Third phase of Dubai's DEWA solar project attracts record low bid of US 2.99 cents/kWh
2 May 2016
Five bids worth a total of 800 MW of solar PV capacity have been submitted in the third phase tender for projects at the Dubai Electricity & Water Authority solar park; lowest bid of 2.99 cents per kilowatt-hour received. The Dubai Electricity & Water Authority (DEWA) has confirmed that it has received a world record-low bid of 2.99$c/kWh for the of its 5 GW Mohammed bin Rashid al-Maktoum solar project.
A total of five bids were received on May 1 for the third phase of the DEWA project, but it was the bid by a consortium led by Abdul Latif Jameel of Saudi Arabia, Fotowatio Renewable Ventures (FRV) of Spain, and Masdar of the UAE that grabbed the headlines.
The consortium’s 2.99$c/kWh bid is 18% lower than the 3.65$c/kWh bid submitted by JinkoSolar of China, and also drastically undercut the 3.95$c/kWh tariff submitted by an Acwa Power-First Solar consortium.
The two other bids were for 4.382$c/kWh – submitted by U.K./French firm Engie ad Japan’S Marubeni – and 4.482$c/kWh, submitted by a consortium comprised of France’s EDF and Qatar’s Nebras.
, set at a then-world-record 5.85$c/kWh set by Saudi Arabia’s Acwa Power and its partner TSK of Spain. Bids for the third phase were submitted in September last year but by the weekend only five remained in the running for consideration.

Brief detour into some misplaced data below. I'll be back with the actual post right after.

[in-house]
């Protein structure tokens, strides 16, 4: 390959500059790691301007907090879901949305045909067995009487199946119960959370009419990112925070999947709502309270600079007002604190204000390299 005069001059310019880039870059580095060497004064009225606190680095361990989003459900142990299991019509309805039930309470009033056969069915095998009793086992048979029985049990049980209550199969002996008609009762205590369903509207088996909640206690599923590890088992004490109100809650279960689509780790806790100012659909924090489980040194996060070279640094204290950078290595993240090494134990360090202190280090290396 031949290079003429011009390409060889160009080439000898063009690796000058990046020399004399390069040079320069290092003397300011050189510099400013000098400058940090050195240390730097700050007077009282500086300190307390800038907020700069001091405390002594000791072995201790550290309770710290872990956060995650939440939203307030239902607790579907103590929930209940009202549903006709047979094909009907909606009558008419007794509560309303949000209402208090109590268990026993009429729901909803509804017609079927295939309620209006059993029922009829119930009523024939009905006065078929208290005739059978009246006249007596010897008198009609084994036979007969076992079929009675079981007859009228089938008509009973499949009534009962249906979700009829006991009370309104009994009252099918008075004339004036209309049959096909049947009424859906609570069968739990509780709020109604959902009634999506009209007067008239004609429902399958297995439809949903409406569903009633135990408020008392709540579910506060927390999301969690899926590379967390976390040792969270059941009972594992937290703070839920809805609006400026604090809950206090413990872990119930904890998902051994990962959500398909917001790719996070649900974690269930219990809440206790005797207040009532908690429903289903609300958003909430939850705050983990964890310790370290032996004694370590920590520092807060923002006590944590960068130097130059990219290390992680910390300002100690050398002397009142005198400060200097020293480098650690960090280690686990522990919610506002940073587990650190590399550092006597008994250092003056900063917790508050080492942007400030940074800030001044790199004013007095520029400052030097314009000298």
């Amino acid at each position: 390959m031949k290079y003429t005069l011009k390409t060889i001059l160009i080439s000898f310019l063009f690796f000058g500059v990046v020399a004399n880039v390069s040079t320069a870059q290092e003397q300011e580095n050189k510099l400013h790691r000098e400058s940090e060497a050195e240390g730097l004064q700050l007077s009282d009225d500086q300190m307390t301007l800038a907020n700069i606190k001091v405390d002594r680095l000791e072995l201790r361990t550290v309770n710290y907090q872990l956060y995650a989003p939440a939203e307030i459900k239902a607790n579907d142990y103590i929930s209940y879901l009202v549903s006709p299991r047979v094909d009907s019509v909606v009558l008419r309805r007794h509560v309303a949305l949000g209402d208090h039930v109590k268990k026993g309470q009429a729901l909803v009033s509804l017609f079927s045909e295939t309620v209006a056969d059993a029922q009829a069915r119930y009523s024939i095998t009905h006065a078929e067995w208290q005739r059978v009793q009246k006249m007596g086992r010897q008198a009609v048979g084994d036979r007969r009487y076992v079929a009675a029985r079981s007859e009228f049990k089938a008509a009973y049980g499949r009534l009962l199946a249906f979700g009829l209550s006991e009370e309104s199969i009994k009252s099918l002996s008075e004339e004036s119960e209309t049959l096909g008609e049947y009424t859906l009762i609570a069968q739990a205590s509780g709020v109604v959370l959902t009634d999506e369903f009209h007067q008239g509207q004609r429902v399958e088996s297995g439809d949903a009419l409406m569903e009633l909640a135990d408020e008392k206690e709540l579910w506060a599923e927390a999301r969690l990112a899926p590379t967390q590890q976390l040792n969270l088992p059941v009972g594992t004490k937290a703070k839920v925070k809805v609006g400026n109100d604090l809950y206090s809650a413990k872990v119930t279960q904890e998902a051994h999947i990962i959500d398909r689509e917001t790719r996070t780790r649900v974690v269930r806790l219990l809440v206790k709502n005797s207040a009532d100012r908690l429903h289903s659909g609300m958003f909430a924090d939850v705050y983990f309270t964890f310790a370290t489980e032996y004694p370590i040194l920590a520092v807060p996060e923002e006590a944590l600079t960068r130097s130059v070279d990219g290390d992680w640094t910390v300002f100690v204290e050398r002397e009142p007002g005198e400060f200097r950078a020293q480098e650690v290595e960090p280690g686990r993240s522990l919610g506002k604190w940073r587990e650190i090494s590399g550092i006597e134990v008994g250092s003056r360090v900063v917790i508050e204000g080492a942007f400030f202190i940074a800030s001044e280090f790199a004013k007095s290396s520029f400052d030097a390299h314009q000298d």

DEWA will now review the bids before awarding the construction contracts later this month. Phase A is 200 MW that will be commissioned by April 2018; Phase B will have a capacity of 300 MW to be commissioned by April 2019, and Phase C will also have a capacity of 300 MW to be commissioned by April 2020.
Dubai has set a target of 7% renewable energy penetration by 2020, and currently has 200 MW of solar PV capacity under construction in the Emirate.
The DEWA solar project had an original capacity target of 1 GW, but the authority hopes the park will be 5 GW in size by 2030.
However, as ever with record-low solar bids, some within the industry will express their concerns that such tariffs might prove unrealistic, offering very little in the way of profit for the winning bidders, in this case the Saudi-led consortium.